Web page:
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Should Your Businesses Have a Phone Number In Its Ad Copy?

James Connell November 12, 2009 Category Digital Marketing

The debate about including a phone number in search ad copy has been going on for years.  The Nos argue that inserting a phone number takes important space away from your marketing message, and that if people call without clicking, it will lower your quality score, thereby driving up cost.  The Yesses often focus on the fact that if a searcher calls without clicking, you don’t pay for that click.  They also note that few advertisers include a phone number in their ads, so doing so can help your ad stand out.

Local Results Change The Equation

As Google increases its emphasis on local search results, it will become more and more important for local businesses to include a phone number somewhere in their ad.  Look at the following results page for a search for a plumber in Sacramento, CA.  The most eye-catching part of the page is the map of Sacramento with listings (And Phone Numbers) for seven local plumbers.  If you are advertising plumbing services in Sacramento, and you aren’t one of the seven listed next to the map, your ad is competing not only with all the other ads, but also with those seven listings.  Think of a searcher trying to find a plumber: will they click on an ad or two to see what the plumbers’ websites have to say, or will they pick up the phone and start calling around?  If they start calling, only one of the listed advertisers has a chance of getting the business. (Of course, the only way to knSacramento, CA Plumbersow what will really happen is to test.)

Ad Copy Can Generate 30% of Your Calls

When the Search Engine Marketers here at Path Interactive realized that we would have to test putting the phone number into ad copy for many of our clients, we also decided to find out exactly how many calls would be generated by the phone number in the ad.  To do this, we set up a unique phone number for each advertiser and ran that number in the ad.  So, if a searcher were to see an ad for Al’s Plumbing, the phone number in the ad would be 800-555-1212, but the phone number on the landing page would be 800-555-5555.  Doing so allowed us to easily separate out ad copy-generated calls from website-generated calls.  The results naturally varied by advertiser and industry, but for transactional businesses that generate many phone calls (such as plumbers), the ad copy phone number generated 30% of  each advertiser’s calls on average.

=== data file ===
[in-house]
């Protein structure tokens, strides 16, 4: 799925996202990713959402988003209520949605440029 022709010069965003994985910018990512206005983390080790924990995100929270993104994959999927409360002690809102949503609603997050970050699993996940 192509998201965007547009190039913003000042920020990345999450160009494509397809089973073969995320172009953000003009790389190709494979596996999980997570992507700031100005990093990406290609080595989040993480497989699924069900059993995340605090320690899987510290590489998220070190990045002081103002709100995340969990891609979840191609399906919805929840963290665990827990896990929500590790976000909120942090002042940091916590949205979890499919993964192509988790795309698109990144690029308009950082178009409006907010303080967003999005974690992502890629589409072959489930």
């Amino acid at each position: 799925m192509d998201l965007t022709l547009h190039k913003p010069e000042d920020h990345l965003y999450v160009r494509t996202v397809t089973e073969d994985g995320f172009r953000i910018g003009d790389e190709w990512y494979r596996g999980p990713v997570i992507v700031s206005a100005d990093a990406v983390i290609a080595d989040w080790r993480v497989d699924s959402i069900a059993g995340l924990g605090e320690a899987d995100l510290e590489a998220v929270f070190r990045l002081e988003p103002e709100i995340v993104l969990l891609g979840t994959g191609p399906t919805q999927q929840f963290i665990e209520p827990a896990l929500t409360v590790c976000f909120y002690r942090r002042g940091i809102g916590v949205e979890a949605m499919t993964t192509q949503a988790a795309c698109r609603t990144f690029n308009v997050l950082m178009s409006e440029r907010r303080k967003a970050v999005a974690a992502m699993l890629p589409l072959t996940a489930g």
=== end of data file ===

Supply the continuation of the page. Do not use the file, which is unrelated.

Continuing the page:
Getting 30% of your calls without paying for a click seems like a home run, but what about the argument that including a phone number in ad copy will hurt your quality score, thereby costing you more in the end?  Our data shows that although our clients’ click through rates did experience very small declines after we started running a phone number in ad copy, the declines were not large enough to affect quality score, and therefore the extra calls didn’t add any noticeable cost.

Test, Test, Test.

Of course, for most advertisers, ROI is the only true way to gauge the effectiveness of any advertising campaign, and testing is the only way to know whether including phone numbers in ad copy generates a higher ROI.  Many of our clients received a definite bump to both lead quantity and ROI, with little effect on lead quality.  For others, the calls generated by the ad copy weren’t as qualified as calls generated by their websites, and it turned out that their ROI was higher when their ads didn’t include a phone numbers.  This underscores the fact that the only way to know if your business should include a number in the ad copy is to test.  And, because the search engines are constantly refining their results pages, the only way to continue to know what will generate the best ROI is to keep testing.

Keep on testing!

James Connell is Search Director at Path Interactive

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